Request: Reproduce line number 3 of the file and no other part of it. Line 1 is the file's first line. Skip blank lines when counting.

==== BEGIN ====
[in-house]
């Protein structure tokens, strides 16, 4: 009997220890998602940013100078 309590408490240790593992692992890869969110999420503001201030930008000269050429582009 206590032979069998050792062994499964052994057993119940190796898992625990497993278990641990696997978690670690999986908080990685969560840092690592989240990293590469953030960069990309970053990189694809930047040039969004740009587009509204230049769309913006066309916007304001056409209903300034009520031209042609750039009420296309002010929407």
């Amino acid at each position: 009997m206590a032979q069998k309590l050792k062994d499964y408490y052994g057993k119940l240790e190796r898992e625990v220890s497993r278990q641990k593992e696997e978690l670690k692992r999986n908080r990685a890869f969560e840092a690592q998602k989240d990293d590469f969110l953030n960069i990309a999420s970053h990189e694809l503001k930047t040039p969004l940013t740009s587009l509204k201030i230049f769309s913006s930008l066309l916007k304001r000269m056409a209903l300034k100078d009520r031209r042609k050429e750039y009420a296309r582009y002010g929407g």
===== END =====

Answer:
């Amino acid at each position: 009997m206590a032979q069998k309590l050792k062994d499964y408490y052994g057993k119940l240790e190796r898992e625990v220890s497993r278990q641990k593992e696997e978690l670690k692992r999986n908080r990685a890869f969560e840092a690592q998602k989240d990293d590469f969110l953030n960069i990309a999420s970053h990189e694809l503001k930047t040039p969004l940013t740009s587009l509204k201030i230049f769309s913006s930008l066309l916007k304001r000269m056409a209903l300034k100078d009520r031209r042609k050429e750039y009420a296309r582009y002010g929407g």